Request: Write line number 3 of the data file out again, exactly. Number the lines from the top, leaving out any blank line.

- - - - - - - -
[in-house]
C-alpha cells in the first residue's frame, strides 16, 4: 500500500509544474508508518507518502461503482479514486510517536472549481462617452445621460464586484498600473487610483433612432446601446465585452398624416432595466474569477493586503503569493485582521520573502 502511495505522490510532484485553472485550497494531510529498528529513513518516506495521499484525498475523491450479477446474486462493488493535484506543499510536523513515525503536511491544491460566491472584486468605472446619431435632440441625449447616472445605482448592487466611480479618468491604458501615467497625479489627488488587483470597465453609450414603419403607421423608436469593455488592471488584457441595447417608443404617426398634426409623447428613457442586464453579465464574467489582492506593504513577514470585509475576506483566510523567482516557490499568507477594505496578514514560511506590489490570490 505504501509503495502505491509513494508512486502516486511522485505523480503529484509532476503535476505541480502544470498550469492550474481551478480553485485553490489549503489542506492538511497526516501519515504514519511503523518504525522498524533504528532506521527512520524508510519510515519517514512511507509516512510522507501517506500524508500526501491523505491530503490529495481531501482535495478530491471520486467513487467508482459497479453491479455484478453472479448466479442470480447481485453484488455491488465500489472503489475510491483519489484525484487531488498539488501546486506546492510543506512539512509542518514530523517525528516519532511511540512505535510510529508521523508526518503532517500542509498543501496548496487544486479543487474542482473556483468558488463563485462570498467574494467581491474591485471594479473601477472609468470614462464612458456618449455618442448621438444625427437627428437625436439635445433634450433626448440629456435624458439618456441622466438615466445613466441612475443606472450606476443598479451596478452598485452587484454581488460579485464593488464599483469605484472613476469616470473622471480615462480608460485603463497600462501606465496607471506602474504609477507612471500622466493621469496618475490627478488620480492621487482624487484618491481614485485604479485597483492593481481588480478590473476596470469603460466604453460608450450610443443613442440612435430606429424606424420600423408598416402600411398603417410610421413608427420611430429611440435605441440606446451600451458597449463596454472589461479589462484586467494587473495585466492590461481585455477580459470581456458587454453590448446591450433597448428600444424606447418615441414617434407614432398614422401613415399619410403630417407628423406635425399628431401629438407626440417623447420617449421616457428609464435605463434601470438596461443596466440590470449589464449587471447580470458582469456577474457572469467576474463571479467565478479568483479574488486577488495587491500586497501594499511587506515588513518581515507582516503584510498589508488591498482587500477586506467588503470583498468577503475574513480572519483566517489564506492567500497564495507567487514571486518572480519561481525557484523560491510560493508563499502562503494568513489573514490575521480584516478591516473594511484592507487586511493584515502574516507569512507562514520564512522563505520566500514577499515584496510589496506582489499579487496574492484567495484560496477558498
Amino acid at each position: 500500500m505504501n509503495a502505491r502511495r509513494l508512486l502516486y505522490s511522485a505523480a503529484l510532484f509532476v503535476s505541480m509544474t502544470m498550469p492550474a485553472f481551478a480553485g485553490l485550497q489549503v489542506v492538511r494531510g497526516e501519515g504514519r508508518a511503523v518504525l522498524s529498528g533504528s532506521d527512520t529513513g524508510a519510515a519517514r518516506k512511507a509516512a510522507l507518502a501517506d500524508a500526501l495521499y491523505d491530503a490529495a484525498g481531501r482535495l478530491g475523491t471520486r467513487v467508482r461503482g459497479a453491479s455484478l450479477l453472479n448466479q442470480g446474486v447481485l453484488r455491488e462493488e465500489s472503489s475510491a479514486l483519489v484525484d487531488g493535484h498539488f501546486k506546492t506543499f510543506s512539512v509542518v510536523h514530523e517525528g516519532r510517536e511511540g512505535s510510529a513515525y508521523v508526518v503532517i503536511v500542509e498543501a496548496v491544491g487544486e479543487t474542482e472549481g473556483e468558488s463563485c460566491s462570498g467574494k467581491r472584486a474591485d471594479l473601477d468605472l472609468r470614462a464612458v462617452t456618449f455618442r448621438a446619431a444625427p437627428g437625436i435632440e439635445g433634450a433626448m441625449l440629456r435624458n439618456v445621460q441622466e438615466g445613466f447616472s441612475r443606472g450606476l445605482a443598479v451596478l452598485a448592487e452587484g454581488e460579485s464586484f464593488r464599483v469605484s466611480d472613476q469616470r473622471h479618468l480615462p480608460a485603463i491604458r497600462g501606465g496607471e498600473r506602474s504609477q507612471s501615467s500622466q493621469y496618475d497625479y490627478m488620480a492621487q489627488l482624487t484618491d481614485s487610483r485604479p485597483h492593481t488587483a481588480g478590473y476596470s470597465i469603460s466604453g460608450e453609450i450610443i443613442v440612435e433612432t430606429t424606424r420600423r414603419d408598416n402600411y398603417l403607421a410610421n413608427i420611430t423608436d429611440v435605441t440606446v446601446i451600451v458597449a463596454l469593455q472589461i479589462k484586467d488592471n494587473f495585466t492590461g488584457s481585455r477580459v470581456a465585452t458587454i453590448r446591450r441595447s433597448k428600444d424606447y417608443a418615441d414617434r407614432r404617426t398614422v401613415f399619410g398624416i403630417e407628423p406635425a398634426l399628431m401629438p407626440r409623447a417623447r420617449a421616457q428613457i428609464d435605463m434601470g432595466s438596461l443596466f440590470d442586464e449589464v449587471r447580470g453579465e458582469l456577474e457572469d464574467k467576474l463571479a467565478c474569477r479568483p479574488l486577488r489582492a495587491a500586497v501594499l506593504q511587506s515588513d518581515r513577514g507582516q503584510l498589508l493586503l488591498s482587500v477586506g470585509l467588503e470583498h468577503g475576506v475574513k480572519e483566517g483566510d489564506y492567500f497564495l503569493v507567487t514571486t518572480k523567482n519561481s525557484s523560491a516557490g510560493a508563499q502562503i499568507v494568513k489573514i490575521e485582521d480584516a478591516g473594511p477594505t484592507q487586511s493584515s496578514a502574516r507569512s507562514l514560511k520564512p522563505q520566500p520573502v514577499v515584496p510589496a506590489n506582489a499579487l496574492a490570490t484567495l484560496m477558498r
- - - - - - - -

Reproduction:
Amino acid at each position: 500500500m505504501n509503495a502505491r502511495r509513494l508512486l502516486y505522490s511522485a505523480a503529484l510532484f509532476v503535476s505541480m509544474t502544470m498550469p492550474a485553472f481551478a480553485g485553490l485550497q489549503v489542506v492538511r494531510g497526516e501519515g504514519r508508518a511503523v518504525l522498524s529498528g533504528s532506521d527512520t529513513g524508510a519510515a519517514r518516506k512511507a509516512a510522507l507518502a501517506d500524508a500526501l495521499y491523505d491530503a490529495a484525498g481531501r482535495l478530491g475523491t471520486r467513487v467508482r461503482g459497479a453491479s455484478l450479477l453472479n448466479q442470480g446474486v447481485l453484488r455491488e462493488e465500489s472503489s475510491a479514486l483519489v484525484d487531488g493535484h498539488f501546486k506546492t506543499f510543506s512539512v509542518v510536523h514530523e517525528g516519532r510517536e511511540g512505535s510510529a513515525y508521523v508526518v503532517i503536511v500542509e498543501a496548496v491544491g487544486e479543487t474542482e472549481g473556483e468558488s463563485c460566491s462570498g467574494k467581491r472584486a474591485d471594479l473601477d468605472l472609468r470614462a464612458v462617452t456618449f455618442r448621438a446619431a444625427p437627428g437625436i435632440e439635445g433634450a433626448m441625449l440629456r435624458n439618456v445621460q441622466e438615466g445613466f447616472s441612475r443606472g450606476l445605482a443598479v451596478l452598485a448592487e452587484g454581488e460579485s464586484f464593488r464599483v469605484s466611480d472613476q469616470r473622471h479618468l480615462p480608460a485603463i491604458r497600462g501606465g496607471e498600473r506602474s504609477q507612471s501615467s500622466q493621469y496618475d497625479y490627478m488620480a492621487q489627488l482624487t484618491d481614485s487610483r485604479p485597483h492593481t488587483a481588480g478590473y476596470s470597465i469603460s466604453g460608450e453609450i450610443i443613442v440612435e433612432t430606429t424606424r420600423r414603419d408598416n402600411y398603417l403607421a410610421n413608427i420611430t423608436d429611440v435605441t440606446v446601446i451600451v458597449a463596454l469593455q472589461i479589462k484586467d488592471n494587473f495585466t492590461g488584457s481585455r477580459v470581456a465585452t458587454i453590448r446591450r441595447s433597448k428600444d424606447y417608443a418615441d414617434r407614432r404617426t398614422v401613415f399619410g398624416i403630417e407628423p406635425a398634426l399628431m401629438p407626440r409623447a417623447r420617449a421616457q428613457i428609464d435605463m434601470g432595466s438596461l443596466f440590470d442586464e449589464v449587471r447580470g453579465e458582469l456577474e457572469d464574467k467576474l463571479a467565478c474569477r479568483p479574488l486577488r489582492a495587491a500586497v501594499l506593504q511587506s515588513d518581515r513577514g507582516q503584510l498589508l493586503l488591498s482587500v477586506g470585509l467588503e470583498h468577503g475576506v475574513k480572519e483566517g483566510d489564506y492567500f497564495l503569493v507567487t514571486t518572480k523567482n519561481s525557484s523560491a516557490g510560493a508563499q502562503i499568507v494568513k489573514i490575521e485582521d480584516a478591516g473594511p477594505t484592507q487586511s493584515s496578514a502574516r507569512s507562514l514560511k520564512p522563505q520566500p520573502v514577499v515584496p510589496a506590489n506582489a499579487l496574492a490570490t484567495l484560496m477558498r